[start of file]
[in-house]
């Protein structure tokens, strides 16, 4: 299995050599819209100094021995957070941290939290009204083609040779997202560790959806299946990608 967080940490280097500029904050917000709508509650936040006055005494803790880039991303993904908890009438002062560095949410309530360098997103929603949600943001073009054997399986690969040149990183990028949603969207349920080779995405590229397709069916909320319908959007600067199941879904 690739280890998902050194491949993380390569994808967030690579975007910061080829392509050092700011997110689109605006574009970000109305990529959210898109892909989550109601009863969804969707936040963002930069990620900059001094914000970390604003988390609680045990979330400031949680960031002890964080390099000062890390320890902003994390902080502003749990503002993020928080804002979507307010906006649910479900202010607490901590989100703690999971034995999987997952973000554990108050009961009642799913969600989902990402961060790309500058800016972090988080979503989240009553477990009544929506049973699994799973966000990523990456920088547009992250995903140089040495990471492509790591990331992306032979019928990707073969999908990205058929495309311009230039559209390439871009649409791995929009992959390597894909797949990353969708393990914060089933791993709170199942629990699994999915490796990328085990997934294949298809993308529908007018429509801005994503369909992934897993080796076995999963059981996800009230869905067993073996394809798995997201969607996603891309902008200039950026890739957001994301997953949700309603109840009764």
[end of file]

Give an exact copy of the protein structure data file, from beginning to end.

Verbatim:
[in-house]
């Protein structure tokens, strides 16, 4: 299995050599819209100094021995957070941290939290009204083609040779997202560790959806299946990608 967080940490280097500029904050917000709508509650936040006055005494803790880039991303993904908890009438002062560095949410309530360098997103929603949600943001073009054997399986690969040149990183990028949603969207349920080779995405590229397709069916909320319908959007600067199941879904 690739280890998902050194491949993380390569994808967030690579975007910061080829392509050092700011997110689109605006574009970000109305990529959210898109892909989550109601009863969804969707936040963002930069990620900059001094914000970390604003988390609680045990979330400031949680960031002890964080390099000062890390320890902003994390902080502003749990503002993020928080804002979507307010906006649910479900202010607490901590989100703690999971034995999987997952973000554990108050009961009642799913969600989902990402961060790309500058800016972090988080979503989240009553477990009544929506049973699994799973966000990523990456920088547009992250995903140089040495990471492509790591990331992306032979019928990707073969999908990205058929495309311009230039559209390439871009649409791995929009992959390597894909797949990353969708393990914060089933791993709170199942629990699994999915490796990328085990997934294949298809993308529908007018429509801005994503369909992934897993080796076995999963059981996800009230869905067993073996394809798995997201969607996603891309902008200039950026890739957001994301997953949700309603109840009764």